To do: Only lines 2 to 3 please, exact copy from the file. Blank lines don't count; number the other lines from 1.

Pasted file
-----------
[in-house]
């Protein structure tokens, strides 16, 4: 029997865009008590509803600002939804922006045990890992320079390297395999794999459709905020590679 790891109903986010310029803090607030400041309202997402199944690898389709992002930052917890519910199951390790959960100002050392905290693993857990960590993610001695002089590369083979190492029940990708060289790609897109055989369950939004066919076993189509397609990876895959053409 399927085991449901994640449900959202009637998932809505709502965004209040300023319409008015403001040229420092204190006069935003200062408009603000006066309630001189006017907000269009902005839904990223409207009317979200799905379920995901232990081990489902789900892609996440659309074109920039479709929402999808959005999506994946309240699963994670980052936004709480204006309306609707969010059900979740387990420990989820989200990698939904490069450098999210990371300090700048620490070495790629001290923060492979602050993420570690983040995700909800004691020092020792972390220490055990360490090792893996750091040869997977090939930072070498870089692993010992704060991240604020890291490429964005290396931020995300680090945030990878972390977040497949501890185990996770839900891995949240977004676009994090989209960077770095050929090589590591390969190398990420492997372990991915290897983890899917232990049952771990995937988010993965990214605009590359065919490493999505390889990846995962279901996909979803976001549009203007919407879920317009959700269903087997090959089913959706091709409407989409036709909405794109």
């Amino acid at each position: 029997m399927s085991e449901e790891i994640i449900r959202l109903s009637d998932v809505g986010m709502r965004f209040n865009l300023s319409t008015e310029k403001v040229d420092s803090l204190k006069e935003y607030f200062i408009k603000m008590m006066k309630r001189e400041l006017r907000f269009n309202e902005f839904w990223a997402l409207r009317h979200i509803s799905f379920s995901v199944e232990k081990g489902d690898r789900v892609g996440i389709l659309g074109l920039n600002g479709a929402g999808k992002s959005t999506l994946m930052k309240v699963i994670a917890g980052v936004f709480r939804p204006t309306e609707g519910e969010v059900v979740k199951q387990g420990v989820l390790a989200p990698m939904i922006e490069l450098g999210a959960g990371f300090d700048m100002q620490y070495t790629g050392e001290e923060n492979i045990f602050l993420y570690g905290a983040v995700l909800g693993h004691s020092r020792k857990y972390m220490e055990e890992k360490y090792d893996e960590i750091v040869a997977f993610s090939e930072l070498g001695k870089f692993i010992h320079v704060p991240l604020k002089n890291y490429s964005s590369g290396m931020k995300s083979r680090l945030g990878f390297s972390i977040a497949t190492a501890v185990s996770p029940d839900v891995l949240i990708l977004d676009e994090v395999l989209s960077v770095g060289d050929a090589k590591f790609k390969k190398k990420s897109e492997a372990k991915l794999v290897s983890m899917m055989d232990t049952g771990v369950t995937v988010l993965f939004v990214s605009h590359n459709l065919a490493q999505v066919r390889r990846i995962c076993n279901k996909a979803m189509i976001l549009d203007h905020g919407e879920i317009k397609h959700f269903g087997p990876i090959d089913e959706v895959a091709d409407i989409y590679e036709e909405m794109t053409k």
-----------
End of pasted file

């Protein structure tokens, strides 16, 4: 029997865009008590509803600002939804922006045990890992320079390297395999794999459709905020590679 790891109903986010310029803090607030400041309202997402199944690898389709992002930052917890519910199951390790959960100002050392905290693993857990960590993610001695002089590369083979190492029940990708060289790609897109055989369950939004066919076993189509397609990876895959053409 399927085991449901994640449900959202009637998932809505709502965004209040300023319409008015403001040229420092204190006069935003200062408009603000006066309630001189006017907000269009902005839904990223409207009317979200799905379920995901232990081990489902789900892609996440659309074109920039479709929402999808959005999506994946309240699963994670980052936004709480204006309306609707969010059900979740387990420990989820989200990698939904490069450098999210990371300090700048620490070495790629001290923060492979602050993420570690983040995700909800004691020092020792972390220490055990360490090792893996750091040869997977090939930072070498870089692993010992704060991240604020890291490429964005290396931020995300680090945030990878972390977040497949501890185990996770839900891995949240977004676009994090989209960077770095050929090589590591390969190398990420492997372990991915290897983890899917232990049952771990995937988010993965990214605009590359065919490493999505390889990846995962279901996909979803976001549009203007919407879920317009959700269903087997090959089913959706091709409407989409036709909405794109």
């Amino acid at each position: 029997m399927s085991e449901e790891i994640i449900r959202l109903s009637d998932v809505g986010m709502r965004f209040n865009l300023s319409t008015e310029k403001v040229d420092s803090l204190k006069e935003y607030f200062i408009k603000m008590m006066k309630r001189e400041l006017r907000f269009n309202e902005f839904w990223a997402l409207r009317h979200i509803s799905f379920s995901v199944e232990k081990g489902d690898r789900v892609g996440i389709l659309g074109l920039n600002g479709a929402g999808k992002s959005t999506l994946m930052k309240v699963i994670a917890g980052v936004f709480r939804p204006t309306e609707g519910e969010v059900v979740k199951q387990g420990v989820l390790a989200p990698m939904i922006e490069l450098g999210a959960g990371f300090d700048m100002q620490y070495t790629g050392e001290e923060n492979i045990f602050l993420y570690g905290a983040v995700l909800g693993h004691s020092r020792k857990y972390m220490e055990e890992k360490y090792d893996e960590i750091v040869a997977f993610s090939e930072l070498g001695k870089f692993i010992h320079v704060p991240l604020k002089n890291y490429s964005s590369g290396m931020k995300s083979r680090l945030g990878f390297s972390i977040a497949t190492a501890v185990s996770p029940d839900v891995l949240i990708l977004d676009e994090v395999l989209s960077v770095g060289d050929a090589k590591f790609k390969k190398k990420s897109e492997a372990k991915l794999v290897s983890m899917m055989d232990t049952g771990v369950t995937v988010l993965f939004v990214s605009h590359n459709l065919a490493q999505v066919r390889r990846i995962c076993n279901k996909a979803m189509i976001l549009d203007h905020g919407e879920i317009k397609h959700f269903g087997p990876i090959d089913e959706v895959a091709d409407i989409y590679e036709e909405m794109t053409k």